One of the major issues with teaching dogs to walk well on lead is that they want to rush ahead to see the sights. Walking next to you, and especially stopping to wait, is boring to them compared to exploring. How do we remedy the situation? We make sticking next to you and stopping a fun game—one that’s as exciting as the people, sounds and smells on a walk.
Posted On: Tuesday, February 26th, 2013 | Comments: 0
Here are some of our free downloads, translated into other languages.
Posted On: Sunday, February 17th, 2013 | Comments: 0
Frequently, when you want to start your walk, or at other times, you need to get your dog back to heel position at your side. Here is quick and simple way to teach it.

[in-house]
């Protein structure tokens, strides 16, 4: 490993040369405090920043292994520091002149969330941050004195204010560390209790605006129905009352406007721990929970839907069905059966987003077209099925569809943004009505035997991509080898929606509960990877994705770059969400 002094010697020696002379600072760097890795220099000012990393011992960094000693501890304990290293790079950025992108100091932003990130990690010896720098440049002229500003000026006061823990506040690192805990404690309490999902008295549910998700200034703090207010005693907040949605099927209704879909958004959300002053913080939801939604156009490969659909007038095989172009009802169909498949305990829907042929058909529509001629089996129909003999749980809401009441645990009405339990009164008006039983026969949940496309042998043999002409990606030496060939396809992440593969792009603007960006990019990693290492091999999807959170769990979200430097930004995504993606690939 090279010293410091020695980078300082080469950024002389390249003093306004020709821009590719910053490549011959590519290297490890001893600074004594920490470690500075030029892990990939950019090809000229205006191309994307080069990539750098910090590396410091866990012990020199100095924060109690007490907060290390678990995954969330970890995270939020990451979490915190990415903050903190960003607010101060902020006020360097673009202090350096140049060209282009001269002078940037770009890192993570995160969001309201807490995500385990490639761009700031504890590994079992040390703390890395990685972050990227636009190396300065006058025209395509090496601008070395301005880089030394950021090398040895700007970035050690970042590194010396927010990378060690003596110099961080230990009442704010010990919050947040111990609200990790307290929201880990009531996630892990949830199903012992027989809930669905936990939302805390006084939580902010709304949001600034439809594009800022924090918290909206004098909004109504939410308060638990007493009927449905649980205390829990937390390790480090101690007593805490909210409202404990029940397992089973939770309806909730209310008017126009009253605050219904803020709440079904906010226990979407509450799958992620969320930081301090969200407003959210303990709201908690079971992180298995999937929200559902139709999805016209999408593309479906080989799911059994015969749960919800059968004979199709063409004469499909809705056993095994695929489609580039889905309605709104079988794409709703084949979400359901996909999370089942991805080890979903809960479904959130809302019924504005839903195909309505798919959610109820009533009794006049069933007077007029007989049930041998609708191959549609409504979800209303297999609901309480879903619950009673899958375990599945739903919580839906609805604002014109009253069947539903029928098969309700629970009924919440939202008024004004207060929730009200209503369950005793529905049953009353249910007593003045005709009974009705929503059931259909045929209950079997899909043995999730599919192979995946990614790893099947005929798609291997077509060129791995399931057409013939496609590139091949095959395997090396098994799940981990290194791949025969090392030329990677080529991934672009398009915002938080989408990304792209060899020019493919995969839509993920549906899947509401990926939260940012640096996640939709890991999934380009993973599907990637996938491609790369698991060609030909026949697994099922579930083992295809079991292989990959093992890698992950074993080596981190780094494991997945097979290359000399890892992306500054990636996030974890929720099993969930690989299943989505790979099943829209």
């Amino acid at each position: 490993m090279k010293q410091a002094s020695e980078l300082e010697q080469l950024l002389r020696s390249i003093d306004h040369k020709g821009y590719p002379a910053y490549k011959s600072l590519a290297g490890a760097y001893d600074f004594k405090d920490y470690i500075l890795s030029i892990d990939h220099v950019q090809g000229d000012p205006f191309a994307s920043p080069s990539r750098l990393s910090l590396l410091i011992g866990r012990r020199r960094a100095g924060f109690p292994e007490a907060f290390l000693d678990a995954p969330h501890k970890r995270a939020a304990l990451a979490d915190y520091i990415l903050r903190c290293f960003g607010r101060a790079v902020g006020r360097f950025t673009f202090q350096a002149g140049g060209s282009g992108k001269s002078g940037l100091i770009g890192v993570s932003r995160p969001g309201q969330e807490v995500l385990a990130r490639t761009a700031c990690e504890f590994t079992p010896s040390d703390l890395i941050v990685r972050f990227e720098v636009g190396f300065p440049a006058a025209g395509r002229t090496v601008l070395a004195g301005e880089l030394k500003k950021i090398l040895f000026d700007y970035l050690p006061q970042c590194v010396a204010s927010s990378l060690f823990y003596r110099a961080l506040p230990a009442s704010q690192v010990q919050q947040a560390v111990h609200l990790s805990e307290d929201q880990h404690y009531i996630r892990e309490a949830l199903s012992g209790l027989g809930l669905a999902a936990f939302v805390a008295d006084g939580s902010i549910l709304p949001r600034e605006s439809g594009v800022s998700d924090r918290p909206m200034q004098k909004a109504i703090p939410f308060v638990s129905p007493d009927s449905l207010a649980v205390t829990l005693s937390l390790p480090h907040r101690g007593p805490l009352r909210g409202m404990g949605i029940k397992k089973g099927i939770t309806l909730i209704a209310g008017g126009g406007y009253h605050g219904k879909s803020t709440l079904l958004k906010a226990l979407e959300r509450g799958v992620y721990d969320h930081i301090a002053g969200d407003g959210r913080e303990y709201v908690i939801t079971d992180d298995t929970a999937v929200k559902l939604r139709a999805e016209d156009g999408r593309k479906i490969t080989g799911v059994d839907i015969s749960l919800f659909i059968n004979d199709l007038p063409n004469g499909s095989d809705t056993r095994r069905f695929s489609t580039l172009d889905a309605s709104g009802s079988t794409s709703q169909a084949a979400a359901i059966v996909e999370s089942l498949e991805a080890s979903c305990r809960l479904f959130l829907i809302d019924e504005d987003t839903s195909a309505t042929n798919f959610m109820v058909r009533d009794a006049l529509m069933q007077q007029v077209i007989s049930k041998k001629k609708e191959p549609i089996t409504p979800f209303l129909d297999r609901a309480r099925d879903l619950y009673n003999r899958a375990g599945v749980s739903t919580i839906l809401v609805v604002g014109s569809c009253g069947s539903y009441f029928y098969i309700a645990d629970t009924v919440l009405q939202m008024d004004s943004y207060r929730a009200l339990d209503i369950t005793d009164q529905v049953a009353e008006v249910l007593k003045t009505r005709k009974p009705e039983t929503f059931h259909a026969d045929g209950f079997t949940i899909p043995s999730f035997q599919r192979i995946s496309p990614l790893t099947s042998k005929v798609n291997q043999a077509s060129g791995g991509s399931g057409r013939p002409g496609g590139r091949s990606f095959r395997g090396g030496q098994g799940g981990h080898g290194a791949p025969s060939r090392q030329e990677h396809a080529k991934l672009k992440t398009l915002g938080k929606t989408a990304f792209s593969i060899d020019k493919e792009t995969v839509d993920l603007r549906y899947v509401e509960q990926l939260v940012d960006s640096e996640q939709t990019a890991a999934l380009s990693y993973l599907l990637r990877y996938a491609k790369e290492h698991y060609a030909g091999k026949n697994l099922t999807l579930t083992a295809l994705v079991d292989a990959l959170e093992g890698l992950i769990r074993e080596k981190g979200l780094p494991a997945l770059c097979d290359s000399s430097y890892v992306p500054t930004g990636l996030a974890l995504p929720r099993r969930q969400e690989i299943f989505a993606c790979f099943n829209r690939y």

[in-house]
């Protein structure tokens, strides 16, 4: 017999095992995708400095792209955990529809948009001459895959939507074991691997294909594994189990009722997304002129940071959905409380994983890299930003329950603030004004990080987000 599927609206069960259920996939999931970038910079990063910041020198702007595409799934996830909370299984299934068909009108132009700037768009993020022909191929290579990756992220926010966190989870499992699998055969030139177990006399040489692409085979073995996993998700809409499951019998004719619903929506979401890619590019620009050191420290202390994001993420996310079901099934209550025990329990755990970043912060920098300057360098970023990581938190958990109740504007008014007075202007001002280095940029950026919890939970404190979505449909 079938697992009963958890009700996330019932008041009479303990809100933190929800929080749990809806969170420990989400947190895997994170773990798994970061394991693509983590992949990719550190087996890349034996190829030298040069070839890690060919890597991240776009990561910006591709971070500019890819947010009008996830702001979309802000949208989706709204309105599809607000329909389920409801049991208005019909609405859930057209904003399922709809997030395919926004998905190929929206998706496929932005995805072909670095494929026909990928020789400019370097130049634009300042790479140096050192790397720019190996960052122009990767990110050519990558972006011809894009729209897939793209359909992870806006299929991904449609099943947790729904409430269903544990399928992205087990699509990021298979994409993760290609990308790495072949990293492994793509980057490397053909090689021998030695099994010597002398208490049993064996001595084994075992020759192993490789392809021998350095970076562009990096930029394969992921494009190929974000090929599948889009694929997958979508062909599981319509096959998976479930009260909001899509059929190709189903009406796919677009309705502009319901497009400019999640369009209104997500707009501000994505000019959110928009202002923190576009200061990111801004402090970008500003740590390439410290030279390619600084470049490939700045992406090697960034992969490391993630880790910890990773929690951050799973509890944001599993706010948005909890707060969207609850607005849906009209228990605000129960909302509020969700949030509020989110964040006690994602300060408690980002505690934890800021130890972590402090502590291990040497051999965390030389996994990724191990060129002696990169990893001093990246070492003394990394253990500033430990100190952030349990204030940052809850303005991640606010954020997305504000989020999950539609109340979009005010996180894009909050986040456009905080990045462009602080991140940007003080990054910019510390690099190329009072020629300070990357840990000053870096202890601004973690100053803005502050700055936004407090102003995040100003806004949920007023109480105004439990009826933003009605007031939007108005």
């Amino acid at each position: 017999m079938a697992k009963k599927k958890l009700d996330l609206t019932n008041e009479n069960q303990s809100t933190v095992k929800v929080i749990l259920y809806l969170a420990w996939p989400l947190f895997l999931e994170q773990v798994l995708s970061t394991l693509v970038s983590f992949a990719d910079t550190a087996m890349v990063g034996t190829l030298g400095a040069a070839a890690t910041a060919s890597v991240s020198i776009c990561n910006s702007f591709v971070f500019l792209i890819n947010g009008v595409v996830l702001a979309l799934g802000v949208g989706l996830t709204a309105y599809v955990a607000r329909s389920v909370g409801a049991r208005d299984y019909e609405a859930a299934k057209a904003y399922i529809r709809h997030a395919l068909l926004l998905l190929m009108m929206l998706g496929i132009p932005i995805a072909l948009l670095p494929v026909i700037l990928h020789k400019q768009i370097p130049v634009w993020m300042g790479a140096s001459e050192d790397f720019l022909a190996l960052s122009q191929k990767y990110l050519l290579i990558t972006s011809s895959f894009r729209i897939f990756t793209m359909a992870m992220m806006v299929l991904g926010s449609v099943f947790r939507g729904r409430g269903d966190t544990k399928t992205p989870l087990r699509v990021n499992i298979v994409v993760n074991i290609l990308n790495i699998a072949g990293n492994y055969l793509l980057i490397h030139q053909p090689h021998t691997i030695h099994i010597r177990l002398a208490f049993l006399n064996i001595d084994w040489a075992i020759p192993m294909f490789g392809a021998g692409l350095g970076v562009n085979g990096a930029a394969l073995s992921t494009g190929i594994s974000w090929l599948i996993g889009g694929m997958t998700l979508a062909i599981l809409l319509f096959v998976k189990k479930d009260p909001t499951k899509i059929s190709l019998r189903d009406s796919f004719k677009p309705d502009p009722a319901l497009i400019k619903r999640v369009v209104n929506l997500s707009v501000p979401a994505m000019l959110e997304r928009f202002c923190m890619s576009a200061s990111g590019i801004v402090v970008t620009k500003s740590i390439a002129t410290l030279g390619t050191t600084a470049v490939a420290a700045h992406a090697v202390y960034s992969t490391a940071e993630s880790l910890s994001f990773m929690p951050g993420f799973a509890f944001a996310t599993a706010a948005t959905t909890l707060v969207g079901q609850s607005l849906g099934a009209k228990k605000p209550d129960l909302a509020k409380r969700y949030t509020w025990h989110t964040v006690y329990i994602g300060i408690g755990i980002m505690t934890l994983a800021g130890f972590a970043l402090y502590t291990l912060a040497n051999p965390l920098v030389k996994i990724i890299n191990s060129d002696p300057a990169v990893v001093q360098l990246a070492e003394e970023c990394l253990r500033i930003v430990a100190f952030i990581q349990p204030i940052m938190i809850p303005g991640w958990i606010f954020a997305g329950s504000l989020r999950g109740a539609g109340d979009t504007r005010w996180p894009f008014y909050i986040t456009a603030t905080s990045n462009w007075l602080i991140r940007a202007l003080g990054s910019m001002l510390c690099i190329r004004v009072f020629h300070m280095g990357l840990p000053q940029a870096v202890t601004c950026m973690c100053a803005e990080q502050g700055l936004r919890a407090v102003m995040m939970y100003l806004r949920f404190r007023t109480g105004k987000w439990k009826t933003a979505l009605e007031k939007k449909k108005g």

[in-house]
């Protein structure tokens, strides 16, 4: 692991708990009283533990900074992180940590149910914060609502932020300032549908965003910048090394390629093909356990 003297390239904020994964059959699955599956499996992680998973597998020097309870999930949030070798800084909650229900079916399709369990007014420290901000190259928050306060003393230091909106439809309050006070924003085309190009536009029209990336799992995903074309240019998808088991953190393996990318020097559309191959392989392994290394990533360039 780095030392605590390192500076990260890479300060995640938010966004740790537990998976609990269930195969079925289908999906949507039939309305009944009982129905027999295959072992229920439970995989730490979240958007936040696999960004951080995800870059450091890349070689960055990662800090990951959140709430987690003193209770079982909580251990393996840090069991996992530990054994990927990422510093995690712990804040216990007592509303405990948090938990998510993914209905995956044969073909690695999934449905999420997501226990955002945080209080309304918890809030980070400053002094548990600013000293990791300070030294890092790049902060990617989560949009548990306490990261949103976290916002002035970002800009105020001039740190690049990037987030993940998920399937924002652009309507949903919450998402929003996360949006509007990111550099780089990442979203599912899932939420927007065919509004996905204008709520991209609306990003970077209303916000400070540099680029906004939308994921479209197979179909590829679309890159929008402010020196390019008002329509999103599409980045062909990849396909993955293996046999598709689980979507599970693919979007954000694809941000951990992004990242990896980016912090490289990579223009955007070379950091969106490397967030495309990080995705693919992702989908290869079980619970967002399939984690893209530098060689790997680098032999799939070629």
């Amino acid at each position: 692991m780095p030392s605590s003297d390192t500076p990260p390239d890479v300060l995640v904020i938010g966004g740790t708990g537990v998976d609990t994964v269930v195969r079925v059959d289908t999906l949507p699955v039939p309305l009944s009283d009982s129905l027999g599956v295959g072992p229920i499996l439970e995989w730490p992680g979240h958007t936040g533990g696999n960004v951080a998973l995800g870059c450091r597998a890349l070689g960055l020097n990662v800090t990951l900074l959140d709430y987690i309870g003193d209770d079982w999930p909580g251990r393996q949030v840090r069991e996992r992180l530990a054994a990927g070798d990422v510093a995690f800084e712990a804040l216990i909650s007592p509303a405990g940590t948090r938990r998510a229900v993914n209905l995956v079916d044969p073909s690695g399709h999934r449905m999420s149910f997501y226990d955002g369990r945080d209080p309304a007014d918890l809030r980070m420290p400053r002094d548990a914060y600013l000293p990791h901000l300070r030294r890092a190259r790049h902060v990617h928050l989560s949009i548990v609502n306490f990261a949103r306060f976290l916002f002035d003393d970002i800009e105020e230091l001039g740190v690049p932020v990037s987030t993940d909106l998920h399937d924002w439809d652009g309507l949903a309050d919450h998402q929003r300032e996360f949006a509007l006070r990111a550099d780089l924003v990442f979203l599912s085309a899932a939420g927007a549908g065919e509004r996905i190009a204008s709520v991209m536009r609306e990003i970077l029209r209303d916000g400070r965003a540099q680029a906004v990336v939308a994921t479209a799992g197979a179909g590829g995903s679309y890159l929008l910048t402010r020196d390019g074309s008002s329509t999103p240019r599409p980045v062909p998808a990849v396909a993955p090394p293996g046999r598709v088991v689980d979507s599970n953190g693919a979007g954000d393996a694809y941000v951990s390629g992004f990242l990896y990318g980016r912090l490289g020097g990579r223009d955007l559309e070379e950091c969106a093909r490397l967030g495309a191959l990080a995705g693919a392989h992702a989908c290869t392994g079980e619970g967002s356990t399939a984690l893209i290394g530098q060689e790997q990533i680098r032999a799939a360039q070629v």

Posted On: Thursday, February 14th, 2013 | Comments: 1
Another technique for loose leash walking that everyone should know, which has a similar function to the about-turn, is the U-turn where, when you make the turn, your dog is stationary and you walk around him. That means if your dog walks on your left side, you turn to the left and walk around him.
Posted On: Monday, February 11th, 2013 | Comments: 0
In this blog, I’ll introduce the about-turn which you can use: (1) if your dog gets ahead of you, (2) before she has a chance to get ahead of you, or (3) intermittently just to spice up the walk.